What are the factors affecting mineral salt absorption? Differentiate between active and passive salt absorption.



Absorption of mineral salts by plants is influenced by some external and internal factors.  These factors include mainly temperature, light, H+ ion concentration, oxygen concentration, interaction between ions, growth of the plant, and ageing.



  1. Temperature: Rate of mineral absorption either increase or decrease with corresponding increase or decrease in temperature.  In general, an increase in temperature results in an increase in the absorption of salt up to a certain level.  At a very high temperature, the rate of mineral absorption declines or completely ceases.  The inhibition is due to denaturation of proteins which are directly or indirectly involved in salt absorption.  Temperature also regulates the movement of ions, since active absorption of ions depends upon the metabolic energy and activity of ion carriers present in the plasma membrane.  The enzymes which are involved in mineral absorption get inactivated at higher temperature.
  2. Light: Mineral absorption depends on the metabolic energy and the rate of transpiration.  Light controls both transpiration and photosynthesis.  Transpiration helps in the mass flow of mineral ions into the cell and photosynthesis is responsible for conservation of energy needed for active absorption of minerals ions.  Hence, absence of light may even stop the absorption of mineral ions by plants.
  3. H+ ion concentration: In general, decrease in the pH of soil solution accelerates the absorption of anions whereas an increase in pH favours absorption of cations.  However, pH value across the physiological range may damage the plant tissue and inhibit salt absorption.
  4. Oxygen concentration: Like many other metabolic phenomena, absorption of minerals ceases to function in the complete absence of oxygen.  In the absence of oxygen, aerobic respiration of plant stops, and therefore, the availability of metabolic activity also ceases.  In the absence of metabolic energy, active absorption of mineral ions is not possible.  Not only the availability of soil but its concentration determines the rate of respiration as well as the release of metabolic energy.  If the oxygen concentration in the soil atmosphere is not sufficient, the rate of ion absorption decreases.
  5. Interaction of ions: The absorption of one ion is influenced by the presence of other ions in the medium.  Viets (1944) demonstrated that the absorption of potassium is affected by the presence of calcium, magnesium, and other polyvalent cations in the soil solution.  Viets observed a duel effect by calcium on the uptake of both potassium and bromine.  In the absence of calcium, the uptake of both potassium and bromine was less.  But, as the concentration of calcium was increased up to a certain level, the uptake of potassium and bromine was increased.  Thereafter, further increase in calcium concentration resulted in sharp decline in uptake of both potassium and bromine.  Olsen (1942) observed adverse effect of calcium on the absorption of magnesium.

Epstein (1978) demonstrated the interaction of several ions as competitives for binding sites on carriers.  For example, potassium (K), rubidium (Rb) and cesium (Cs) compete with one another for same binding site. The rate of absorption of K+ decreases if Ca+and Mg++ are present in the medium.The presence of Ca++ antagonises the absorption of K+. This phenomenon is called ion-antagonism.  For the absorption of cations (K+, Na +, Mg++and NH4+ etc). from the soil, the cell sap should have cations (H+) and similarly, for anions (Cl-, NO3-, SO4–) etc in the soil, the cell sap should have anions (OH-).  After the ions are being absorbed, they accumulate on the cell wall and then carried to the cell sap by ion carriers.  Thus, interaction between the ions and the activity of ion carriers determines the rate of mineral absorption.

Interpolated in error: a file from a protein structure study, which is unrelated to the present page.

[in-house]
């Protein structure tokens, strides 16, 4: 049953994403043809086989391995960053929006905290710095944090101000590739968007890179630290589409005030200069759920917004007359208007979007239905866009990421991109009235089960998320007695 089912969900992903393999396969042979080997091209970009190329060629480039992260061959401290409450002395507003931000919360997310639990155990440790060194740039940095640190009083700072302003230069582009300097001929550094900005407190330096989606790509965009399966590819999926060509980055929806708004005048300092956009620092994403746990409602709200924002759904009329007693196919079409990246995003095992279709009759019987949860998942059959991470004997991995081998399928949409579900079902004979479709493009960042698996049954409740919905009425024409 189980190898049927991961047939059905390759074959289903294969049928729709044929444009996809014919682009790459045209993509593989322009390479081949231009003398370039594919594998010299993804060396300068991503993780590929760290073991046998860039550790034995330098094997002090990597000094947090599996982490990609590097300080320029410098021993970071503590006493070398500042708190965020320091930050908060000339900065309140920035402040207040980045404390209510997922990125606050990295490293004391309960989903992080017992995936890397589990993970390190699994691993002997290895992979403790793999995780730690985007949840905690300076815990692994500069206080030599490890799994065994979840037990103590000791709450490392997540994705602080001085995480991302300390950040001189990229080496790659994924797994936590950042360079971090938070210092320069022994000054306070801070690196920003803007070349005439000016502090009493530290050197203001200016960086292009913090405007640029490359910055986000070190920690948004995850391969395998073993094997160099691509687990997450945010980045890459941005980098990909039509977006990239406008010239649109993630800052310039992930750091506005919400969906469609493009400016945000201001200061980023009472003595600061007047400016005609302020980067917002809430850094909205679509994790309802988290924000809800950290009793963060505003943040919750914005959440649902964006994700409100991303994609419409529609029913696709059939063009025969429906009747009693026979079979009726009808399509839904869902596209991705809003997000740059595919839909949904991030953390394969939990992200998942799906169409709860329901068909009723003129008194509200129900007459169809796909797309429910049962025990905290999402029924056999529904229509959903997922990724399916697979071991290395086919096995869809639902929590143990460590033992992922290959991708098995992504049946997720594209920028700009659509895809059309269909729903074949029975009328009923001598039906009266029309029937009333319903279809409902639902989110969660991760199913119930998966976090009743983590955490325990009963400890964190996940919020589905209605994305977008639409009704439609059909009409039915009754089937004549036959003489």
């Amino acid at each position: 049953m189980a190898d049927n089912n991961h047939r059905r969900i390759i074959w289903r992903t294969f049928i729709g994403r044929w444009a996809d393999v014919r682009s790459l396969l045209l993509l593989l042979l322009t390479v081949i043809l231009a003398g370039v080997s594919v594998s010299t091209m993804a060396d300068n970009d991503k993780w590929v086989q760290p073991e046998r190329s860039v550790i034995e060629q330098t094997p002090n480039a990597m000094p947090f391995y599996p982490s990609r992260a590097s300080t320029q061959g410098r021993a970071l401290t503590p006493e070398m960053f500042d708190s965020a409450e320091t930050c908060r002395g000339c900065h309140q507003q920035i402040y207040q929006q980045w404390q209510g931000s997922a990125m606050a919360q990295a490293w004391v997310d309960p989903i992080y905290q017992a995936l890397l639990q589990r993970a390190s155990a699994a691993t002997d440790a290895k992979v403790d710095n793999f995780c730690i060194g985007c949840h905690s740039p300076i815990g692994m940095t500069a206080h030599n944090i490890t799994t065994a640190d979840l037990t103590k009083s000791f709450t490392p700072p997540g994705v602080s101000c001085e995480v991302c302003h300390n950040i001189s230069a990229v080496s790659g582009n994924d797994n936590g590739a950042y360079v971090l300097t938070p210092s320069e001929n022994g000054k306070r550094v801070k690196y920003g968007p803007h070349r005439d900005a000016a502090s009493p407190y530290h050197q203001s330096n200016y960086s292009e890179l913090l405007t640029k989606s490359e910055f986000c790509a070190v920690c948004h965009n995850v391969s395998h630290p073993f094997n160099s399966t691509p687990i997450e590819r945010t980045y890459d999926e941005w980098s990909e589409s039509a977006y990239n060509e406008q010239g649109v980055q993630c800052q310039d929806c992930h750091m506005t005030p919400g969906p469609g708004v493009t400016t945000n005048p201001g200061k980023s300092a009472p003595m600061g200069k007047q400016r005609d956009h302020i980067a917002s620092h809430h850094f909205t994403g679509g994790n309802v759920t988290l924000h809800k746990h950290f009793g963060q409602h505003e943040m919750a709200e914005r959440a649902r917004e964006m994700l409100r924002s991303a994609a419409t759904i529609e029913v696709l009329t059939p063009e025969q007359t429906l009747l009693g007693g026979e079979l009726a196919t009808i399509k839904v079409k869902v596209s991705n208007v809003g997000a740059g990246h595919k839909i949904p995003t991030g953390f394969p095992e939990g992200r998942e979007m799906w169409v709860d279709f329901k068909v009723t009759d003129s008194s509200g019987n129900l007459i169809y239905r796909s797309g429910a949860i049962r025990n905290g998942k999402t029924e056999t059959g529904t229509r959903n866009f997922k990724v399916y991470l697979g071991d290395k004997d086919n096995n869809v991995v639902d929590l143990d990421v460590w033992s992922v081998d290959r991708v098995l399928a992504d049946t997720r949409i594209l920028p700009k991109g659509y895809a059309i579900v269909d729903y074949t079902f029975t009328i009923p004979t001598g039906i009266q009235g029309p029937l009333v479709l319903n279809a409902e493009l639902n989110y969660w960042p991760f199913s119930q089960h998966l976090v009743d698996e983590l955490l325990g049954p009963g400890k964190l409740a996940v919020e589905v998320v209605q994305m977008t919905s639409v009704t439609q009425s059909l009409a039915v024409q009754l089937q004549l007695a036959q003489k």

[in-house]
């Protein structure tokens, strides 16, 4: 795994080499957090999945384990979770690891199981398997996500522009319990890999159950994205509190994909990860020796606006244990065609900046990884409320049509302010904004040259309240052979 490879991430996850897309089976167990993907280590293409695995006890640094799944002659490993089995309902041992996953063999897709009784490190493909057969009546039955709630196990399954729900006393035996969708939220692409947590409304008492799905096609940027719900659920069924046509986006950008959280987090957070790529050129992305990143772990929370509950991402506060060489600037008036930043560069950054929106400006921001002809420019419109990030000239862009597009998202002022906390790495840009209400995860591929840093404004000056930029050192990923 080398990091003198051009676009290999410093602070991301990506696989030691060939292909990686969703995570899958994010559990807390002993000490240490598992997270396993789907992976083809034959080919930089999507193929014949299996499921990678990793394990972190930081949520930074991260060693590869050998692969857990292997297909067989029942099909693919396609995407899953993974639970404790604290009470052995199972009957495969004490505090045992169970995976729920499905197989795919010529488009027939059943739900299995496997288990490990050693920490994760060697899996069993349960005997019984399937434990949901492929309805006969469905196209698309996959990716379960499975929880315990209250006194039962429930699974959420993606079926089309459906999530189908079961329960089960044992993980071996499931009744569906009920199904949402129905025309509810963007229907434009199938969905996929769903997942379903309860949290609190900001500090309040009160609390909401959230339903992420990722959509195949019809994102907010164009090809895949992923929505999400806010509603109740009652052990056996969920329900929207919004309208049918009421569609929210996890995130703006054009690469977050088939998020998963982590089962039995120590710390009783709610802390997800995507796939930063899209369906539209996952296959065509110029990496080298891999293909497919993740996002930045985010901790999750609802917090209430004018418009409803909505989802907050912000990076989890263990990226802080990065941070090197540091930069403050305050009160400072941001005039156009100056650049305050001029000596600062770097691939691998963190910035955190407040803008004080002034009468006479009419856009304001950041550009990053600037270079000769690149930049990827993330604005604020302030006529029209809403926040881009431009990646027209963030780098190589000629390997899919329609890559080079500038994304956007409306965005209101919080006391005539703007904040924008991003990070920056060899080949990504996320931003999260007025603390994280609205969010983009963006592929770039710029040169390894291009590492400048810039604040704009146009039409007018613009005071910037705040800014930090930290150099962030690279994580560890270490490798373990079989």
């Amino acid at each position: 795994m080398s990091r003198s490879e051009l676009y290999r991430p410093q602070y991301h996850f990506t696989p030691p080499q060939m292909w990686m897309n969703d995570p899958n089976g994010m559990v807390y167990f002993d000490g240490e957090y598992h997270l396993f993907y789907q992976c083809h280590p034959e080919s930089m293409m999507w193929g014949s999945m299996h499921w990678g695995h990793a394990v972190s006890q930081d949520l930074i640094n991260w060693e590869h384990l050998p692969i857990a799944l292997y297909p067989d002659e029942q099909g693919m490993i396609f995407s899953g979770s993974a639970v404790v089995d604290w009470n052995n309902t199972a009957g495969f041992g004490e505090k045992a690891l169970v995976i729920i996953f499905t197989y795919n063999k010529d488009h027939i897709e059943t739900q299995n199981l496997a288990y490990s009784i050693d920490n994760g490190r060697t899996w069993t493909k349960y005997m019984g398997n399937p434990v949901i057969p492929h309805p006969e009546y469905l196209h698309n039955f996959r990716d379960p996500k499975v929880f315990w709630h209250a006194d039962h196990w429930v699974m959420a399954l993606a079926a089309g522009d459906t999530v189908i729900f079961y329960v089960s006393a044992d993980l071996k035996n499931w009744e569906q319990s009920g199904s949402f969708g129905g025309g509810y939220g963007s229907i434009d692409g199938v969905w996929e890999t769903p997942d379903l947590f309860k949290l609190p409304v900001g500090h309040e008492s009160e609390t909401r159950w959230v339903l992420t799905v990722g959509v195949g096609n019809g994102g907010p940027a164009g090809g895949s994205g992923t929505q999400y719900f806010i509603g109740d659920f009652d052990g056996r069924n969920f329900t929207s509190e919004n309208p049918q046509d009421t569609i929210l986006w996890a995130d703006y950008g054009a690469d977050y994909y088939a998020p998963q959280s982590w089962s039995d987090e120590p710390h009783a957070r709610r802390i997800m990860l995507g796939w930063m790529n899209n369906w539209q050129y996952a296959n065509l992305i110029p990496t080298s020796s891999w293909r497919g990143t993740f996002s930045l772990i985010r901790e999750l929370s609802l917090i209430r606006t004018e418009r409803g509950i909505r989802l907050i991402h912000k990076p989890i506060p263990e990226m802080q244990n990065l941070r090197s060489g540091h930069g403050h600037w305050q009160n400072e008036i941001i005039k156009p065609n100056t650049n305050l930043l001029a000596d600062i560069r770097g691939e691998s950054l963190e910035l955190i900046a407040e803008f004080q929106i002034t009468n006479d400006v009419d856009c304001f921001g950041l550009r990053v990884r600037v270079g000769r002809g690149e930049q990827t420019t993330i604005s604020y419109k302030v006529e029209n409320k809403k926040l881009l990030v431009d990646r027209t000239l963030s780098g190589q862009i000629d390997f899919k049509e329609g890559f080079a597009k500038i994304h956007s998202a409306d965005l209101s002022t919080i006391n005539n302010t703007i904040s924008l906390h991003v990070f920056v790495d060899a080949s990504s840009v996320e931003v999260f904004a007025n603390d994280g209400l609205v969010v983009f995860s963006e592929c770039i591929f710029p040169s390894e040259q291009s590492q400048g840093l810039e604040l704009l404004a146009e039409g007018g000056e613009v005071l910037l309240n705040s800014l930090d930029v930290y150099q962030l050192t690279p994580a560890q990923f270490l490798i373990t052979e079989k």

1. Growth plants: Growth of a plant induces the growth of roots.  Prolific growth of roots increases the number of root hairs and finally, increasing the surface area for absorption of minerals.  When the volume of the cell increases, the relative concentration in that cell falls.  In order to balance the mineral concentration of the cell sap, more amount of minerals from the soil move rapidly into the cell.  Thus, growth of plant influences the rate of absorption of minerals.
  2. Ageing: As the root matures, it increases the surface area which is favourable for salt absorption but due to heavy suberization, the soil uptake is greatly reduced.






1.  Energy is used to carry out active absorption which comes from metabolic activities, especially respiration. 1.  No energy is spent on this type of salt absorption. It is carried out by physical forces.
2.  Rate of respiration increases during active salt absorption. The increased respiration was termed as salt respiration or anion respiration. 2.  Rate of respiration does not increase during passive salt absorption.
3.  Active salt absorption is often against the concentration gradient. 3.  Passive salt absorption is generally along the concentration gradient.
4.  Active salt absorption often results in the accumulation of salts in plant cell. 4.  Passive absorption does not help in salt accumulation.
5.  It stops in the presence of respiratory poisons and enhanced when respiratory stimulants are present. 5.  Passive salt absorption is not much influenced by metabolic poisons and activators.
6.  Active salt absorption uses carriers for passage of ions across the cell membrane. The ions form a complex with the carrier called carrier-ion complex which is capable of moving across the membrane. 6.  Passive salt absorption does not require carriers.




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